If you one day find yourself with a transformer that might or might not have a shorted winding, your first inclination for verifying your suspicions might be to find an inductance meter. The problem with powering up an inductance meter for this situation is that the inductance of a transformer containing a shorted turn might not be much different from that of one that’s fine. Thus a reading on an LC meter might not reveal much about the transformer health.
A better approach is to employ a ring tester. A ring tester for inductors or transformers basically checks the inductor Q. (As a quick review, the electric energy stored in the inductor divided by the energy dissipated during one period.) A shorted turn makes the transformer/inductor more lossy and thus reduces its Q.
The ring tester checks for Q by applying a pulse to the DUT and then counting the number of cycles in the ringing waveform that results. More specifically, it counts the number of decaying cycles containing energy above a predetermined threshold. The number of cycles above the threshold constitutes a measure of the transformer/inductor Q. Transformers/inductors that are functioning properly will have a high Q; those containing shorted turns, not so much.
It is relatively easy to find DIY circuits for ring testers, and ready-to-go units can be found online for about $60. A point to note, however, is the typical ring tester is designed to handle transformers/inductors as normally found in ordinary linear power supplies, operating in the 50-60 Hz range. That means the ring testers may not work as well for transformers/inductors designed to operate at higher frequencies. Isolation transformers for ethernet lines, for example, are typically specified for 100 kHz frequencies. Transformers used in switching supplies can be designed for frequencies into the megahertz range.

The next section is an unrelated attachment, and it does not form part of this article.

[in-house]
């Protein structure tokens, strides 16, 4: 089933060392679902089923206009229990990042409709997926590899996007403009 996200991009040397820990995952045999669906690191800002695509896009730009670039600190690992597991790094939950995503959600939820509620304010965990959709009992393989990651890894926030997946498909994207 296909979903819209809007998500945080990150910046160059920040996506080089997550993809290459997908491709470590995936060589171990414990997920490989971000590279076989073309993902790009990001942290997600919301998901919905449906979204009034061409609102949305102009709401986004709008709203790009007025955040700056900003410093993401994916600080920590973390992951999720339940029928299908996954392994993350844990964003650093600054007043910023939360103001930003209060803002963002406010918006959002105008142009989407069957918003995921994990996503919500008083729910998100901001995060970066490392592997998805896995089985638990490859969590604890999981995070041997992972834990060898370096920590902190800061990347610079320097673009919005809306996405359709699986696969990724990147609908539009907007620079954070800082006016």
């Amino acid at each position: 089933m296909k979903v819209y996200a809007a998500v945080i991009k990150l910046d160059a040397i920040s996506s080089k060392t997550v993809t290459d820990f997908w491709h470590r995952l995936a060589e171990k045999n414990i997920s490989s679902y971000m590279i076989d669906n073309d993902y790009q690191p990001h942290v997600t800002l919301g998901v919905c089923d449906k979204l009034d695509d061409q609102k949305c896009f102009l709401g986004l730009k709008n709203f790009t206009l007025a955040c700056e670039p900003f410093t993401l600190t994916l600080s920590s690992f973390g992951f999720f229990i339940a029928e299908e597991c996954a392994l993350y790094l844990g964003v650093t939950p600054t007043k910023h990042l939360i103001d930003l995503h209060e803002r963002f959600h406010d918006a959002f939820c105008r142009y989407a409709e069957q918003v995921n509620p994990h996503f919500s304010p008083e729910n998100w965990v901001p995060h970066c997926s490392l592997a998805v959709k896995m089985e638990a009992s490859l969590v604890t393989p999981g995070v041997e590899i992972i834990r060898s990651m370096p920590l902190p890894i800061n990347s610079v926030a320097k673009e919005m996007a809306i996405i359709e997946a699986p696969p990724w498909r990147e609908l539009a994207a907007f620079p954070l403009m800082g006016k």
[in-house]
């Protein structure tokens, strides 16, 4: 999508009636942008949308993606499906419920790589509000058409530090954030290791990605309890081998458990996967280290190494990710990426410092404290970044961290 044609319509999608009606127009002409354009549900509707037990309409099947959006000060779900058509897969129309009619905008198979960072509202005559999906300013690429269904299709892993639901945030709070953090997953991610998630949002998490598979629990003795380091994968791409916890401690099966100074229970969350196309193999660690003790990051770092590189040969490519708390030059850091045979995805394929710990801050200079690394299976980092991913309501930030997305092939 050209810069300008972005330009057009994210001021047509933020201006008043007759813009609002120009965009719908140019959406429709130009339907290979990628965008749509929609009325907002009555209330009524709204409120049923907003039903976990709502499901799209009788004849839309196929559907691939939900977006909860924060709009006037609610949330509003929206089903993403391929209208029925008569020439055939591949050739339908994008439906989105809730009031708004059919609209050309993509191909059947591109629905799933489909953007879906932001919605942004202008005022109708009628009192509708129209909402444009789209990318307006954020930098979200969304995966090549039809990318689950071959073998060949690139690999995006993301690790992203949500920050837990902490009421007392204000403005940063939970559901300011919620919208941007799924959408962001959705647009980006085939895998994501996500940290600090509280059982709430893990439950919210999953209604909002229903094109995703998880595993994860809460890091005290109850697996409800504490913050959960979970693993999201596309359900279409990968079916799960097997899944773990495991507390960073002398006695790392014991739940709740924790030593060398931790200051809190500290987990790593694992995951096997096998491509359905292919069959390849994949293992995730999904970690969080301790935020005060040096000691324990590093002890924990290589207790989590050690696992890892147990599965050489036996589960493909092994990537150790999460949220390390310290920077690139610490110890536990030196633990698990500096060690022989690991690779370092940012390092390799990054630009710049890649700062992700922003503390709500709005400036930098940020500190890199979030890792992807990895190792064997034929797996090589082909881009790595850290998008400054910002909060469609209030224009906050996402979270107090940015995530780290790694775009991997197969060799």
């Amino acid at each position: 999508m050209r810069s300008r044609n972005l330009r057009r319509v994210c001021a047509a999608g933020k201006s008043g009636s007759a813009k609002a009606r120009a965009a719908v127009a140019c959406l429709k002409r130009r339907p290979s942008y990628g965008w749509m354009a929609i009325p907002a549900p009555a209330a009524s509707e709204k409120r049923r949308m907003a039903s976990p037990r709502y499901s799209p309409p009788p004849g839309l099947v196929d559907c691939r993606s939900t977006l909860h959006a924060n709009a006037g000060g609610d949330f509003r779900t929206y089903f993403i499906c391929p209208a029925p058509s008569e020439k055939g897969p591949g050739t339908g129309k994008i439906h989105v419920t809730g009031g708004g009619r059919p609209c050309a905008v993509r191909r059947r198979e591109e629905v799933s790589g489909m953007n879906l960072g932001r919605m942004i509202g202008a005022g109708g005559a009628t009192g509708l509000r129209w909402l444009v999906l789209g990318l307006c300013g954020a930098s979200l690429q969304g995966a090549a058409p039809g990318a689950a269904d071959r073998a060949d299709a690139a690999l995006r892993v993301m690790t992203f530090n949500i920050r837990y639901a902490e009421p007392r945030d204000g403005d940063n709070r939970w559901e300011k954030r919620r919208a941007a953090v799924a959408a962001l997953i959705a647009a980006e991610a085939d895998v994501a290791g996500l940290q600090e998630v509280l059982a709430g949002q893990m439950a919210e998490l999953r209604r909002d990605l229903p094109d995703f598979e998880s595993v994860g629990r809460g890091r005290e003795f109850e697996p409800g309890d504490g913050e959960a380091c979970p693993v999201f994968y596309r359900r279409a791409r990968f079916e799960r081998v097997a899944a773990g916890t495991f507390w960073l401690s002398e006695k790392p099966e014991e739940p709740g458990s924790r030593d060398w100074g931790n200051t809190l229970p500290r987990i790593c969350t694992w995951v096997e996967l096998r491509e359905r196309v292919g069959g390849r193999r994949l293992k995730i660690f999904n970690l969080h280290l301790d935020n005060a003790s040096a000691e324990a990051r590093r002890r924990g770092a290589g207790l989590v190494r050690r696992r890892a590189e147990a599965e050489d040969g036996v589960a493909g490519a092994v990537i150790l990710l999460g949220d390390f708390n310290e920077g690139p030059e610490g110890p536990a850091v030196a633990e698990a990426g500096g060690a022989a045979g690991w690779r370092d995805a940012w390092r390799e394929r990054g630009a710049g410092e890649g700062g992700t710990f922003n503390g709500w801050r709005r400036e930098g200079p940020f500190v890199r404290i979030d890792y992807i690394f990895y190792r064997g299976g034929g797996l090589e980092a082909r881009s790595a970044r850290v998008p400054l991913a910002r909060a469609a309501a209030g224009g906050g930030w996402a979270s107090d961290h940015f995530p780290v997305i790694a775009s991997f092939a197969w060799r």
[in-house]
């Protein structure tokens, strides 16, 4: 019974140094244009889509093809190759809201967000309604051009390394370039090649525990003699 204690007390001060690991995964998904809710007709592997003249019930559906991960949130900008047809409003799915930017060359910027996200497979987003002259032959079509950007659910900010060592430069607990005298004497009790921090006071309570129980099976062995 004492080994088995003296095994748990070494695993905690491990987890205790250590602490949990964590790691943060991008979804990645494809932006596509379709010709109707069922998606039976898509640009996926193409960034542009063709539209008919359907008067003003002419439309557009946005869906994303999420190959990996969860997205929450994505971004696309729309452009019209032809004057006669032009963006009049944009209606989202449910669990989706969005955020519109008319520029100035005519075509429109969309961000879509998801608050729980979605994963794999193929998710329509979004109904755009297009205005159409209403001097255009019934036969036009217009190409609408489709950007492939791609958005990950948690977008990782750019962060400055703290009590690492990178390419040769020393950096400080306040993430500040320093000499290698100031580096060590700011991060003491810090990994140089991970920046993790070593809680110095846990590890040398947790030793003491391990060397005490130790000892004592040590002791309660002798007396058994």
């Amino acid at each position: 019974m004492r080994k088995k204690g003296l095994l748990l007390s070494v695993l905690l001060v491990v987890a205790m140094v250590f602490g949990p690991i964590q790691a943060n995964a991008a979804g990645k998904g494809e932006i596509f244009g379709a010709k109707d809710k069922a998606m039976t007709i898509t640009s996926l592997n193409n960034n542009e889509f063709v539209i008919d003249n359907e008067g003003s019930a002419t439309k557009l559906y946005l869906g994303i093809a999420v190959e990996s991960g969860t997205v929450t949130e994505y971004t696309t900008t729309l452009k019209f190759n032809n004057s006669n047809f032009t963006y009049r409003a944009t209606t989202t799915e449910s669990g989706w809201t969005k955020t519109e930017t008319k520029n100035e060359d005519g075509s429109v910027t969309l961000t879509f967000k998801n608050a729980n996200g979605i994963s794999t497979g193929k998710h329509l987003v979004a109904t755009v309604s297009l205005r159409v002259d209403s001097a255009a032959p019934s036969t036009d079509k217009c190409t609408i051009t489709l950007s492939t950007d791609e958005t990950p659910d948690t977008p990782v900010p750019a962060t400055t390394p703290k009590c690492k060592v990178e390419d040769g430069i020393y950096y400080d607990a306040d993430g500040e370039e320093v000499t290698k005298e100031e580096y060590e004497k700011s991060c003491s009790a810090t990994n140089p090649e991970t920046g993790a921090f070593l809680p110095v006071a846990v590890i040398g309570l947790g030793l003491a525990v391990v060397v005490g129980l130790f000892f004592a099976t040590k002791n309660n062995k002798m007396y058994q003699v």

One DIY ring tester circuit devised by a YouTuber in the Czech republic is built around an Atmel AVR ATTiny24A MPU (ATTiny24, ATTiny24V). The cathodes of a two-digit high-brightness LED display connect MPU PA port while the two common anodes connect to bits 0 and 1 of the PB port. The YouTuber multiplexes the display segments at 100 Hz. He also uses only two series resistors on the anodes (to set display current) instead of one on each segment connection that would be necessary if the digits were multiplexed. The microprocessor is clocked by an internal RC oscillator operating at 8 MHz. The whole circuit is powered by four NiMH AA cells.
In the ring tester the YouTuber describes, the ringing is set up via an RLC series circuit where the transformer/inductor under test is the L. The C component in this arrangement must have a low dissipation factor (tan δ). The YouTuber recommends a good quality polypropylene film capacitor and cautions that a ceramic capacitor won’t work here, and a polyester cap will only work poorly.
Switching takes place via an N-channel logic MOSFET having a low on resistance (on the order of a few milliohms). The on resistance of the MOSFET actually determines the supply voltage necessary (minus the voltage drop of the MPU output) because the supply must be such that voltage applied to the MOSFET gate ensures operation in the low on state resistance region. For this reason, the YouTuber suggests a 4.8 – 5 V supply voltage, though a quick look at the MOSFET datasheet (IRLB8743) reveals the on resistance would be slightly lower with a 10-V supply. When the transistor is off (about 130 msec), the tank circuit capacitor charges through the series resistor. When the transistor turns on (about 120 msec), the low dissipation factor capacitor is in parallel with the transformer/inductor L, and damped oscillations commence. They are applied to the PA4 input of the MPU through a resistor and they are counted. The sequence repeats every 250 ms while the display gets refreshed at a frequency of about 4 Hz.